The First Time I Wore My Human Mask

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I have touched on my vulnerability in a previous journal and how significantly I can feel its weight when I write my journals. In this journal I will grab a huge dense chunk of it, fasten it around my waist, and plunge into the waters of self-exploration.

The First Time I Put On My Human Mask

The reasons why I had to attend my first counselling sessions are hazy to me.  On another day I will clarify the reasons why with my parents. As far as I can remember I was referred to a counsellor because I had struggled with the news of my parents’ separation. I was around the age of thirteen, and I remember how devastated I was. I remember wrapping myself in a duvet, lying on the sofa while leaving the television on in the background. I felt like someone had torn apart my life and everything I knew. I wasn’t watching anything; I was just staring into the ceiling. This was one of the rare times I was furious with my dad. I blamed him.

If I didn’t feel anger I felt emptiness. I remember staying in my catatonic, cotton-caterpillar state for two days until I had a conversation with my dad. I cannot remember it. It is incredibly frustrating that I cannot remember the details when I look at myself at this stage of my life and other life-changing experiences. I truly believe the challenging experiences are the most influential into shaping you into the person you become. How can I not remember the conversation? It was short but it had such a significant impact towards my teenage years, university and my future career.

The conversation happened because I remember my mum telling me how sad he was about my reaction towards him. It wasn’t his fault and I feel guilty for my selfish reaction, he didn’t need it at such a difficult stage in his life. If anything, I am shocked at how I did not have any significant emotions or reaction towards my mum.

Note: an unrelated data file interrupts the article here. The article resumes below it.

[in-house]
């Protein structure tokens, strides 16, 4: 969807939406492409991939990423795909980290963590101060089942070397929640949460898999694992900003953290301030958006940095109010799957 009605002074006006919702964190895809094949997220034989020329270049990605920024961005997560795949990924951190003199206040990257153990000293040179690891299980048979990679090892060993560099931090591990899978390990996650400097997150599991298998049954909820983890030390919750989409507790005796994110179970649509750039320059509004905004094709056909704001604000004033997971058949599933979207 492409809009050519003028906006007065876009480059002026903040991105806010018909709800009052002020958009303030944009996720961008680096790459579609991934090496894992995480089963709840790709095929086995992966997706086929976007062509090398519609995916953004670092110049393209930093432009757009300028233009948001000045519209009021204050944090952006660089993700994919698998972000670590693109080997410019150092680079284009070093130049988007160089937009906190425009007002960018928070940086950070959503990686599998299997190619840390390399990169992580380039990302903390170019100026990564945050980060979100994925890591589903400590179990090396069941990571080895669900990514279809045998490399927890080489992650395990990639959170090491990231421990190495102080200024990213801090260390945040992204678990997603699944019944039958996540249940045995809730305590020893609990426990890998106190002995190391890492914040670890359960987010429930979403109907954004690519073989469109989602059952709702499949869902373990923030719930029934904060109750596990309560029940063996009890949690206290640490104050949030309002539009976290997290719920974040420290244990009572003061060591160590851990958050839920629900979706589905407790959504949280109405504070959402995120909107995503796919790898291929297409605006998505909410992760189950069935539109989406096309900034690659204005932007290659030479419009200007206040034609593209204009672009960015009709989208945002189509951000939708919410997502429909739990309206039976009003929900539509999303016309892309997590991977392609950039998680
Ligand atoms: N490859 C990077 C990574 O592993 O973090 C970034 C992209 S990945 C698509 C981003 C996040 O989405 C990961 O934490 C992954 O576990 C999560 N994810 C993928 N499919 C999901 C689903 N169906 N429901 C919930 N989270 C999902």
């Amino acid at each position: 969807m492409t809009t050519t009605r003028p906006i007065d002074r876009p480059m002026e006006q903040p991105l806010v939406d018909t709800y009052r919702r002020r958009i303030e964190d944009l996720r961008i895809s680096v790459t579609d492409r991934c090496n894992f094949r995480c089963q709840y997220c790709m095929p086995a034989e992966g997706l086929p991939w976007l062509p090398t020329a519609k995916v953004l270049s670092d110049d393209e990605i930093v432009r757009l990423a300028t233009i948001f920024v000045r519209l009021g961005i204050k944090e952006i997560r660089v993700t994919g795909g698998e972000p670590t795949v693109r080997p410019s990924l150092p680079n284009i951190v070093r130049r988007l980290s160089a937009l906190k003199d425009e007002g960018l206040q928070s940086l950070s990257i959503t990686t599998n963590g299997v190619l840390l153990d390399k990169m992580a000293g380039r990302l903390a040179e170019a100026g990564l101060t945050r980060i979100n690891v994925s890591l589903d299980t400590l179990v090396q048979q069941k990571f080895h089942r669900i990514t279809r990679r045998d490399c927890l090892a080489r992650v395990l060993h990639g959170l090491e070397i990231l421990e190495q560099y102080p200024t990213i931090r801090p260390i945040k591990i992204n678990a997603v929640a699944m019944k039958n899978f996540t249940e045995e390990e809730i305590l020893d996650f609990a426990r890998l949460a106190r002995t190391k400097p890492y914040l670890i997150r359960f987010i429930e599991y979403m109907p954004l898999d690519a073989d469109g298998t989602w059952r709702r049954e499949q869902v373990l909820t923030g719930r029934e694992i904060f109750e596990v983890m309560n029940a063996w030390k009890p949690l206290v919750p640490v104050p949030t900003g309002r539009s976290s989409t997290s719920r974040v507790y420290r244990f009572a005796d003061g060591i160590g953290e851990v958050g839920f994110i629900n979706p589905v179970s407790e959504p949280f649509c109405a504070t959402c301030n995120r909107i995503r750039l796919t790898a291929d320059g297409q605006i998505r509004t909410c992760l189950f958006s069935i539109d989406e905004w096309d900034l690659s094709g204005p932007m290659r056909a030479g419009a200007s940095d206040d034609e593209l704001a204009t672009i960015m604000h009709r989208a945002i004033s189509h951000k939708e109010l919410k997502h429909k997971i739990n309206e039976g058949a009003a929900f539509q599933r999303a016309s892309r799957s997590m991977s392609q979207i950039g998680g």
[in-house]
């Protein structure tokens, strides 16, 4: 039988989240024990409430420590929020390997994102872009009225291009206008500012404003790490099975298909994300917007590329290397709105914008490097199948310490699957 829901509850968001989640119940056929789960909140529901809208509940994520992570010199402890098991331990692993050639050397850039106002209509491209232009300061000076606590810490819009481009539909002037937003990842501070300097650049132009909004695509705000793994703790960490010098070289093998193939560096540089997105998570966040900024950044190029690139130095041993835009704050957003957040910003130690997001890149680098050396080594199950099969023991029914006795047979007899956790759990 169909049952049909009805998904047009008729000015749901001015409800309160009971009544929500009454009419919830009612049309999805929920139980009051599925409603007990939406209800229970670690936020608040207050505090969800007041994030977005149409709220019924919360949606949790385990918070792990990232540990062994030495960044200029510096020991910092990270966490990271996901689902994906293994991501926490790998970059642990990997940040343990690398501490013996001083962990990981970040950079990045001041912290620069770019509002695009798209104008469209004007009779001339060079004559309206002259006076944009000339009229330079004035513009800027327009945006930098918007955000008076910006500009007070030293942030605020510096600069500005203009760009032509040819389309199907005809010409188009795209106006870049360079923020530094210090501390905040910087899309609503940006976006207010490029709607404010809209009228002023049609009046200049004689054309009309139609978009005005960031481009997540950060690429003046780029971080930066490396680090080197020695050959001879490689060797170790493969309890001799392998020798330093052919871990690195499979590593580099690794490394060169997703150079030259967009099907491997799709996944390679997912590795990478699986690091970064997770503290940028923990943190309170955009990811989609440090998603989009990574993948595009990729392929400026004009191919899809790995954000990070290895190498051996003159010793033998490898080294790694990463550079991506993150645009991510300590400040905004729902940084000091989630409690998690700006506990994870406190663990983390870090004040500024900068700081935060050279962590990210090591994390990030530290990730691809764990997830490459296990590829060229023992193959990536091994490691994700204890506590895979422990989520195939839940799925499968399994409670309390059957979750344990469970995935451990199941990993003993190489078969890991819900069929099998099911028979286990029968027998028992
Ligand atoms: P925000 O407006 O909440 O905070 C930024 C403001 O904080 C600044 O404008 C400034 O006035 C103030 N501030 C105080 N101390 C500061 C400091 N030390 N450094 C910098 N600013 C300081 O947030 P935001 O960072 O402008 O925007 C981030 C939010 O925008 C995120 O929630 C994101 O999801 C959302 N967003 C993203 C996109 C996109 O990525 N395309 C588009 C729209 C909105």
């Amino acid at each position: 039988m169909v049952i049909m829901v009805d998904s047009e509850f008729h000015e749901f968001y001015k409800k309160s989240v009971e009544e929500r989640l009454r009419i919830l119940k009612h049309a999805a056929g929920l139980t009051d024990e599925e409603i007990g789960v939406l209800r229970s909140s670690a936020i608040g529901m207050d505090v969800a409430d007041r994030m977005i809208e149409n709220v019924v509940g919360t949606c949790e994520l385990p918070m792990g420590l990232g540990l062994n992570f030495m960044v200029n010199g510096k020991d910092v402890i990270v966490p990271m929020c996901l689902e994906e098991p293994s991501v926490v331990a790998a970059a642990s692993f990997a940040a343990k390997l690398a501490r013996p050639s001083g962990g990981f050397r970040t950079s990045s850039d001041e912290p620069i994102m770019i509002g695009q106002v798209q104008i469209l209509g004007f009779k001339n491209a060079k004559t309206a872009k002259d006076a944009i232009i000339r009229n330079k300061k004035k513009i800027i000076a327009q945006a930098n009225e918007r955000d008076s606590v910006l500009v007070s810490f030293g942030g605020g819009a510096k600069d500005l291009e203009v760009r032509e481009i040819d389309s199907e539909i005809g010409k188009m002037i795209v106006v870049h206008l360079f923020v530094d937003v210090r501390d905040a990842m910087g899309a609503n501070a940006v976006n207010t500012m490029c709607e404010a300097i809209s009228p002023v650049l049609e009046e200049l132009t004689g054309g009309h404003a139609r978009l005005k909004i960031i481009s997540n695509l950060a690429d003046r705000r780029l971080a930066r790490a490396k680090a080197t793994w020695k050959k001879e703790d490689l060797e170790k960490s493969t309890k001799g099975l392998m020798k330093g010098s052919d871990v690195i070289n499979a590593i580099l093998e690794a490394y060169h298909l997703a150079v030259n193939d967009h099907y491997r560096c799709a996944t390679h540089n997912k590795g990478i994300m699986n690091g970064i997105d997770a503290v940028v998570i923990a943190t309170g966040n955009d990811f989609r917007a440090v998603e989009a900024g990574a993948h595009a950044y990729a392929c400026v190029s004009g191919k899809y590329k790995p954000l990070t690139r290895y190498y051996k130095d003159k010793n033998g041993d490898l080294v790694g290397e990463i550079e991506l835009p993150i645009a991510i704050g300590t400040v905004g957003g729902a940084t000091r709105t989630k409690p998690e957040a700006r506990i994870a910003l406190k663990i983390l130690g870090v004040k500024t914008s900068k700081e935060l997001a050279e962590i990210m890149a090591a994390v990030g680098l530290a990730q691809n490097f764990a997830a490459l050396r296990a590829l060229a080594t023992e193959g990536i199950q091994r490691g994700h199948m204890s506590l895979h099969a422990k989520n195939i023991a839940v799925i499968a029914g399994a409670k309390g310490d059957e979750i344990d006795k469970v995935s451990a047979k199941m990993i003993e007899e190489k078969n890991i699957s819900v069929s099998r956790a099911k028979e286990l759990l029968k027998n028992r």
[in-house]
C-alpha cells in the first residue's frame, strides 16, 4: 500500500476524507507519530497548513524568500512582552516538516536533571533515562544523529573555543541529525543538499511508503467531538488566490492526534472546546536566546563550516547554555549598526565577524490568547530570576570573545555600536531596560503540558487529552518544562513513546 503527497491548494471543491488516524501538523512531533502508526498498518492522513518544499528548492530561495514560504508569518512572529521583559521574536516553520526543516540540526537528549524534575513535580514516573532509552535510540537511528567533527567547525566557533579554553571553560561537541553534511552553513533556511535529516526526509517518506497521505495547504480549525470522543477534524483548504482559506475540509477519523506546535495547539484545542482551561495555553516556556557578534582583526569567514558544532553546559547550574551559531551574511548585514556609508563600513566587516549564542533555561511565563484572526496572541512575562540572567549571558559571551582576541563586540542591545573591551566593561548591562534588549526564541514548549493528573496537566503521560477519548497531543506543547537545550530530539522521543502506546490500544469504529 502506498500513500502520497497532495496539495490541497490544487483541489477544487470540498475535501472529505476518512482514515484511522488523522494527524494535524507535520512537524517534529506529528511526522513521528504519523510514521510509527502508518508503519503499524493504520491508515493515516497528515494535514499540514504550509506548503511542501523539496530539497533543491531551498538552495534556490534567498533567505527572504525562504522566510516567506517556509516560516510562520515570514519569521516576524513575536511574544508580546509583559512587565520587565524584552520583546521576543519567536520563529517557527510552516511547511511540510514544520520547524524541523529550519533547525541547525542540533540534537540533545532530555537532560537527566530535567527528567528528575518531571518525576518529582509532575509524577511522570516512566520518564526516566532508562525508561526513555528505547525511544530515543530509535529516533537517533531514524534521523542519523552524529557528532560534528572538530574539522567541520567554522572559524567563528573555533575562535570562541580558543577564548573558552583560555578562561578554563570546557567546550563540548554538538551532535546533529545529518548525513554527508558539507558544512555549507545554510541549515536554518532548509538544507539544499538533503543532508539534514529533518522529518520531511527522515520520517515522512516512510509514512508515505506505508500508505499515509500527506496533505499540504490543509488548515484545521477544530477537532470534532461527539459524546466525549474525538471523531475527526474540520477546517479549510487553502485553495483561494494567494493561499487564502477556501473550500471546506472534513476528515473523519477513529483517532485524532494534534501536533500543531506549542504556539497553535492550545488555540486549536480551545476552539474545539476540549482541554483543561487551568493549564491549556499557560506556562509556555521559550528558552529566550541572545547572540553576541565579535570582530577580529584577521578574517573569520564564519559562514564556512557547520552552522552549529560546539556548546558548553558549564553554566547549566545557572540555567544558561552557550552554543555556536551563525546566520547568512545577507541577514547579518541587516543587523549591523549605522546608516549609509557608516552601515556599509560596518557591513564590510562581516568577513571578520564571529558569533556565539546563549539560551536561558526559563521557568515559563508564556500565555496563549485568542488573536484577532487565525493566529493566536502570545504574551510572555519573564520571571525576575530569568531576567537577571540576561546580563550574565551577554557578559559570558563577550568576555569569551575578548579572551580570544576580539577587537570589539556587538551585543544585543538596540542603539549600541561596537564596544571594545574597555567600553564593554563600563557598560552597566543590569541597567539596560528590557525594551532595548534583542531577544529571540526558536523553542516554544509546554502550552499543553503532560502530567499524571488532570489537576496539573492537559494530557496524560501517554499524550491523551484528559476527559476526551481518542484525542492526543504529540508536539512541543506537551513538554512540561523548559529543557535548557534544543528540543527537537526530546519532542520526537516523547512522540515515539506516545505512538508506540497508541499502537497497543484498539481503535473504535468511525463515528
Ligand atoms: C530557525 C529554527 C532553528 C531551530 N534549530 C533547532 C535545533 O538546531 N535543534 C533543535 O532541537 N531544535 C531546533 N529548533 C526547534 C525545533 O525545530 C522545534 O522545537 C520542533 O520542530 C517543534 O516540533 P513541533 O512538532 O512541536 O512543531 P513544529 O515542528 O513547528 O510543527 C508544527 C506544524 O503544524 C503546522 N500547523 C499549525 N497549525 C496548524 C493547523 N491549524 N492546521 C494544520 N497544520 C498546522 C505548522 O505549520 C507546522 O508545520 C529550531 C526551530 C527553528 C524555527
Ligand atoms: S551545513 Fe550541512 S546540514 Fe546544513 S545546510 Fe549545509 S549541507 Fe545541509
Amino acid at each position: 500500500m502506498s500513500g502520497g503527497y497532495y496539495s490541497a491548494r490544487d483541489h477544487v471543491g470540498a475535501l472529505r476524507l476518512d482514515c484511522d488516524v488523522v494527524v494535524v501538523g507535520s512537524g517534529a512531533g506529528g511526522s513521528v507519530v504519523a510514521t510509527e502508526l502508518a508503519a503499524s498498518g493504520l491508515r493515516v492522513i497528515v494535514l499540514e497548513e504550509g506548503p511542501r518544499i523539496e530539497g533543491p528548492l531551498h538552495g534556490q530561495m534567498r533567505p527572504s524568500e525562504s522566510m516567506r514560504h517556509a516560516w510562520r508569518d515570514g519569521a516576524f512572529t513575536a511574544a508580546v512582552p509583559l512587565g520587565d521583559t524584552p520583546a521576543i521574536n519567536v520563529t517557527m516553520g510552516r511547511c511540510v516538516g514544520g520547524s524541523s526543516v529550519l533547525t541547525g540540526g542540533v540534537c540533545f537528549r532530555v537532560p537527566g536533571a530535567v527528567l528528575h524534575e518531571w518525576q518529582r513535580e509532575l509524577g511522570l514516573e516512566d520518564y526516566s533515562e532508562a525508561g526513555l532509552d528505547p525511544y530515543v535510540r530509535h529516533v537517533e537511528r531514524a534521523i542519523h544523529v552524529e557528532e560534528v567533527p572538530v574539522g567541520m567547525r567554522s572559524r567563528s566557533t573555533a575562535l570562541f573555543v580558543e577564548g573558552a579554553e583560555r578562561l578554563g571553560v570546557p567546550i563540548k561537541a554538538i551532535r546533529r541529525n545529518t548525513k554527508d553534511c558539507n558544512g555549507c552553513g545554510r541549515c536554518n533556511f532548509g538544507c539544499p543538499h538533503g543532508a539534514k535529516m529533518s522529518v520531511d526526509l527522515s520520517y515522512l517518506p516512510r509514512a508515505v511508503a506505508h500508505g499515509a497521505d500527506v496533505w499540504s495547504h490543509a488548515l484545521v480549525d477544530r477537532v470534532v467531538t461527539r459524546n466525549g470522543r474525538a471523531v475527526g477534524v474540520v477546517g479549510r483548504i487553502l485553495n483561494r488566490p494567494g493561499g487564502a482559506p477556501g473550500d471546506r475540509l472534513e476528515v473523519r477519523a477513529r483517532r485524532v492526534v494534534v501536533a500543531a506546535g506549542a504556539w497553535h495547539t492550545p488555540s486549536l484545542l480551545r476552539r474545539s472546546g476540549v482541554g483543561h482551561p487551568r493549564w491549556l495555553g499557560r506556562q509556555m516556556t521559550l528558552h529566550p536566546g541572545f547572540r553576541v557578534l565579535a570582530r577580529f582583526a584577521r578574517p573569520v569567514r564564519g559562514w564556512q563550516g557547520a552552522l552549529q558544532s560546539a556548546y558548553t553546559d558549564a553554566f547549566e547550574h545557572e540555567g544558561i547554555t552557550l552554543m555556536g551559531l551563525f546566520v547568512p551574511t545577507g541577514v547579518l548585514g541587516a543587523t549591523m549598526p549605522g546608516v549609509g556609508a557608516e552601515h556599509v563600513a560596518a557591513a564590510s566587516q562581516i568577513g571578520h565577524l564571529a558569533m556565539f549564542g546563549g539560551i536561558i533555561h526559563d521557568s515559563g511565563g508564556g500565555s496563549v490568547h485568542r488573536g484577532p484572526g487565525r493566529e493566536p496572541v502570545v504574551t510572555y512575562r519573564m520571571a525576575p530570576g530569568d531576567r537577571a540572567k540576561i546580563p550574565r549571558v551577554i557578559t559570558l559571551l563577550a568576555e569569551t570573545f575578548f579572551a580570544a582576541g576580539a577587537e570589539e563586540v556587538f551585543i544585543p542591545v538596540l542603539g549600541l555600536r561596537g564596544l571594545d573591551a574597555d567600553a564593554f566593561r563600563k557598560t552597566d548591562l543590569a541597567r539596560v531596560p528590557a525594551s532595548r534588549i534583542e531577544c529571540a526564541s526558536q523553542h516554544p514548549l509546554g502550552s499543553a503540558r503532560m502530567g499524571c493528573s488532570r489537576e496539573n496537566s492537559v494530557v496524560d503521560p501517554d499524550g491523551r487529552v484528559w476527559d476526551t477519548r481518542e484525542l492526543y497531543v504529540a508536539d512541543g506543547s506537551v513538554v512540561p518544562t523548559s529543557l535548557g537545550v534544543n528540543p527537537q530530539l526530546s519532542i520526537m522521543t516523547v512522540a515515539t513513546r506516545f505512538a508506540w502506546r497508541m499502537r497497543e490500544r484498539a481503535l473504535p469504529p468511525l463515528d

After the conversation I thought that the anger had disappeared. I thought that at the time but upon reflection I realise that I had completely shut it away and refused to acknowledge it again. I think this is important for me to consider when I think about situations or people that have made me angry before I knew I had to better myself. My coping mechanism was to bottle it up until it got too much for me. It led to me being furious to the point it feels like I am about to black out from rage, to the point that I felt my whole body trembling among other feelings. The targets to my fury would have been so unaware of the snowballing conditions prior to my fury so I can only assume that they assumed that I was overreacting.

I would love to say that in this situation with my parents’ separation that I managed to get rid of the anger, and I feel like a part of me wants to write that I did replace it with sadness, but the truth is I don’t remember. I don’t remember how I dealt with it because I don’t think I ever did.

Looking back at how I was at this situation I see how I was young, unready, and undiagnosed (I’m saving that for a future journal). I know other people have gone through hugely challenging and difficult situations at significantly younger ages and have persevered, but I am not those people. I am me, and I was not ready.

The next thing I remember from my handful of hazy memories about this situation is that I was given an appointment to see a counsellor. This was a few months after I had been told about the separation. I don’t know whether it was my school, my parents or a decision between the two to decide to send me to counselling. I never asked for it, I had no idea about counselling other than what I had seen on TV, and I had no idea what it could do for me. Why would I? I didn’t think I was the sort of person who would ever need it. No one grows up hoping to speak to a counsellor. I was going through so many other things so I knew that pouring my emotions to a counsellor was the last thing I wanted to do.